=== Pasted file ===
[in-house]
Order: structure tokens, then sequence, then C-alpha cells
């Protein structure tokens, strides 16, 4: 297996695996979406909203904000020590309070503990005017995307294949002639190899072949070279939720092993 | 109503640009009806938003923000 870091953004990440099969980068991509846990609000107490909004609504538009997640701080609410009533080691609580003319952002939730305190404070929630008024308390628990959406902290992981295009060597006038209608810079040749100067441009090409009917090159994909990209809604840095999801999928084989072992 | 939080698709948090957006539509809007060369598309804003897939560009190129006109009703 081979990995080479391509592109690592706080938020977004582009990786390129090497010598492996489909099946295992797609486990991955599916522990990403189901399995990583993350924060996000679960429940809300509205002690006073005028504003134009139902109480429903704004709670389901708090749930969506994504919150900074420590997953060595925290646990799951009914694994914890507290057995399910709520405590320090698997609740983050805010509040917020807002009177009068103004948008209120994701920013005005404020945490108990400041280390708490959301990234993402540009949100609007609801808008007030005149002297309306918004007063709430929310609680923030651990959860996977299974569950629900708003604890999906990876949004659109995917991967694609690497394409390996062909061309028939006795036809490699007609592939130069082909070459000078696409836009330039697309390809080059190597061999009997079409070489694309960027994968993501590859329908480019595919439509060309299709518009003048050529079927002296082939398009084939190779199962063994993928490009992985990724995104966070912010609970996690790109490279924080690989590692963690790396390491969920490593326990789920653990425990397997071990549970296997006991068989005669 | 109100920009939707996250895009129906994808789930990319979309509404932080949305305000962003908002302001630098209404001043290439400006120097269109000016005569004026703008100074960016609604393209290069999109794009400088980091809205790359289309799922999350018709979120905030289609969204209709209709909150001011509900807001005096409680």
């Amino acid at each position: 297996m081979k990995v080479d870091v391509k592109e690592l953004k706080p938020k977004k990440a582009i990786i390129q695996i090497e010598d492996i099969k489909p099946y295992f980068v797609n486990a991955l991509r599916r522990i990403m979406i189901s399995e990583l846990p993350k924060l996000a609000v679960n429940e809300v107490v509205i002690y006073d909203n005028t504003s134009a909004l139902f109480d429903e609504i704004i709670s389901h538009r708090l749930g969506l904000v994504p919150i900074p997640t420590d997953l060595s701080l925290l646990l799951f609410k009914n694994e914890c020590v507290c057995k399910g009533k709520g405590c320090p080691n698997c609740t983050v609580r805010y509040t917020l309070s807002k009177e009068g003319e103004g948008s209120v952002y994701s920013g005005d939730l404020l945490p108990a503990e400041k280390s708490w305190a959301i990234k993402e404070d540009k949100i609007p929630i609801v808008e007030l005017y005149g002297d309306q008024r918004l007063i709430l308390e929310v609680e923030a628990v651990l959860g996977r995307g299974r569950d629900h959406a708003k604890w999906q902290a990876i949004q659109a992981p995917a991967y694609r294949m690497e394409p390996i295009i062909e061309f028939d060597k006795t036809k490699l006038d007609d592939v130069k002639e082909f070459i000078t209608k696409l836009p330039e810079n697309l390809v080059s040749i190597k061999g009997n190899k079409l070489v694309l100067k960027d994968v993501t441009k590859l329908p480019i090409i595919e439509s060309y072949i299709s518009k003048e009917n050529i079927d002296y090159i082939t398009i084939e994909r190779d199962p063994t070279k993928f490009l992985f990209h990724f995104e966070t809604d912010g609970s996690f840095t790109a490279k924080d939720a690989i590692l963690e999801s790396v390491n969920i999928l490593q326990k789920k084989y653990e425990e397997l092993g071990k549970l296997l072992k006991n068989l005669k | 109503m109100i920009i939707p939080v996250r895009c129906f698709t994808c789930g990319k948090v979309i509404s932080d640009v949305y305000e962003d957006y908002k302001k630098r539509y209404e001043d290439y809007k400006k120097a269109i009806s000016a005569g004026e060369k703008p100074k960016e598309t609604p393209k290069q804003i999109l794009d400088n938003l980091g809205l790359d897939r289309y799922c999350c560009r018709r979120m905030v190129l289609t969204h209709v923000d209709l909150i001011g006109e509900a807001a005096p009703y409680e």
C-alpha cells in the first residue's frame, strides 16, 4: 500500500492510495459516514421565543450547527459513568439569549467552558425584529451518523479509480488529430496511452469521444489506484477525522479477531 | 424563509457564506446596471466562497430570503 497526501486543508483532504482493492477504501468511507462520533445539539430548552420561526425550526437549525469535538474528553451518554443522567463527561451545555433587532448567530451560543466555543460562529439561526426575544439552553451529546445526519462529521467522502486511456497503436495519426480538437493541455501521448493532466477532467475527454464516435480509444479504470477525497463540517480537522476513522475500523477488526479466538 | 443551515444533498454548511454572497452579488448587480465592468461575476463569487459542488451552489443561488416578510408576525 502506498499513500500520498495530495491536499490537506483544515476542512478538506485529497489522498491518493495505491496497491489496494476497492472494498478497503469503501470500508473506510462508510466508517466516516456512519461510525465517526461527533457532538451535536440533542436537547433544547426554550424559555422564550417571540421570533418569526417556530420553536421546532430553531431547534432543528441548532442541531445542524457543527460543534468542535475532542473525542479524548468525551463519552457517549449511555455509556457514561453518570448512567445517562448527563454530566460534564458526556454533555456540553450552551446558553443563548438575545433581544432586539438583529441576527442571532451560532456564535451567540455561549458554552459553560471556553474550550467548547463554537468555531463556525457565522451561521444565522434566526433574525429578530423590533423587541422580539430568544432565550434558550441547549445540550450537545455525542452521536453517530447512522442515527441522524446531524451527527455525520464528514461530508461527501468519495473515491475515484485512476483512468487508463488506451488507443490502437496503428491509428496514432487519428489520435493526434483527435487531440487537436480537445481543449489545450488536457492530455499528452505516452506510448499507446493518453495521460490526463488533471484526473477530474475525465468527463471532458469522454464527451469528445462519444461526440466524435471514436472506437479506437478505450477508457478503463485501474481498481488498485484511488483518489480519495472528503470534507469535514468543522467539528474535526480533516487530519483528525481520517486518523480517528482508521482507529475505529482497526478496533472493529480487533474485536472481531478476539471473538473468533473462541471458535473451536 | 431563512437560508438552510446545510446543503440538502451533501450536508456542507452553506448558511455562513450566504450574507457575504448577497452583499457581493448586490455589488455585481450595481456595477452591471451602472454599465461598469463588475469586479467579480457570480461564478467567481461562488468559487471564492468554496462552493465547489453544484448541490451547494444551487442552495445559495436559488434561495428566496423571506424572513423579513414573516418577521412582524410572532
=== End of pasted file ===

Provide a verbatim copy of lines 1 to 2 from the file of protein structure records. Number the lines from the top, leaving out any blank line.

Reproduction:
[in-house]
Order: structure tokens, then sequence, then C-alpha cells